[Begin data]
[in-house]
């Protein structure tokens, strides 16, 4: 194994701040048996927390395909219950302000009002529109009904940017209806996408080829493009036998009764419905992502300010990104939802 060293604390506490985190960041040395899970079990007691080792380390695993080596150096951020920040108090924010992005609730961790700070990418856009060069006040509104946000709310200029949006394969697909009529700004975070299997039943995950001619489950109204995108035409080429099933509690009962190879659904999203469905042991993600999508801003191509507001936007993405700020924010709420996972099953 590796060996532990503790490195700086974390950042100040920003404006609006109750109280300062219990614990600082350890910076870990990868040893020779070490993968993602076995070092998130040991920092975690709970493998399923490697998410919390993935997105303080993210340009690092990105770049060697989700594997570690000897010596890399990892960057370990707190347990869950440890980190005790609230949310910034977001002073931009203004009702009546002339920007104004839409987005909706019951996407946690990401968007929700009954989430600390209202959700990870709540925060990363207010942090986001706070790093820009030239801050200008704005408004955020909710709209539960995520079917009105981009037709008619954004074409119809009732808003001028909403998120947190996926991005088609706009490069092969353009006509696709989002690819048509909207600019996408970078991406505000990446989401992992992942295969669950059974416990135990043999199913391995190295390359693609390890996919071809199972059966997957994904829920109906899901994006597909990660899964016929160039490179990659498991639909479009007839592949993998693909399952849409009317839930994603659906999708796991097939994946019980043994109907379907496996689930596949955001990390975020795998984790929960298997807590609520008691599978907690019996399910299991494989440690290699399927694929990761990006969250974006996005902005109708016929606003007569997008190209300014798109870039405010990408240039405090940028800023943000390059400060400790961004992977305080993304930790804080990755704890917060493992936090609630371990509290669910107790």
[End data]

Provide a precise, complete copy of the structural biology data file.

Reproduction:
[in-house]
């Protein structure tokens, strides 16, 4: 194994701040048996927390395909219950302000009002529109009904940017209806996408080829493009036998009764419905992502300010990104939802 060293604390506490985190960041040395899970079990007691080792380390695993080596150096951020920040108090924010992005609730961790700070990418856009060069006040509104946000709310200029949006394969697909009529700004975070299997039943995950001619489950109204995108035409080429099933509690009962190879659904999203469905042991993600999508801003191509507001936007993405700020924010709420996972099953 590796060996532990503790490195700086974390950042100040920003404006609006109750109280300062219990614990600082350890910076870990990868040893020779070490993968993602076995070092998130040991920092975690709970493998399923490697998410919390993935997105303080993210340009690092990105770049060697989700594997570690000897010596890399990892960057370990707190347990869950440890980190005790609230949310910034977001002073931009203004009702009546002339920007104004839409987005909706019951996407946690990401968007929700009954989430600390209202959700990870709540925060990363207010942090986001706070790093820009030239801050200008704005408004955020909710709209539960995520079917009105981009037709008619954004074409119809009732808003001028909403998120947190996926991005088609706009490069092969353009006509696709989002690819048509909207600019996408970078991406505000990446989401992992992942295969669950059974416990135990043999199913391995190295390359693609390890996919071809199972059966997957994904829920109906899901994006597909990660899964016929160039490179990659498991639909479009007839592949993998693909399952849409009317839930994603659906999708796991097939994946019980043994109907379907496996689930596949955001990390975020795998984790929960298997807590609520008691599978907690019996399910299991494989440690290699399927694929990761990006969250974006996005902005109708016929606003007569997008190209300014798109870039405010990408240039405090940028800023943000390059400060400790961004992977305080993304930790804080990755704890917060493992936090609630371990509290669910107790």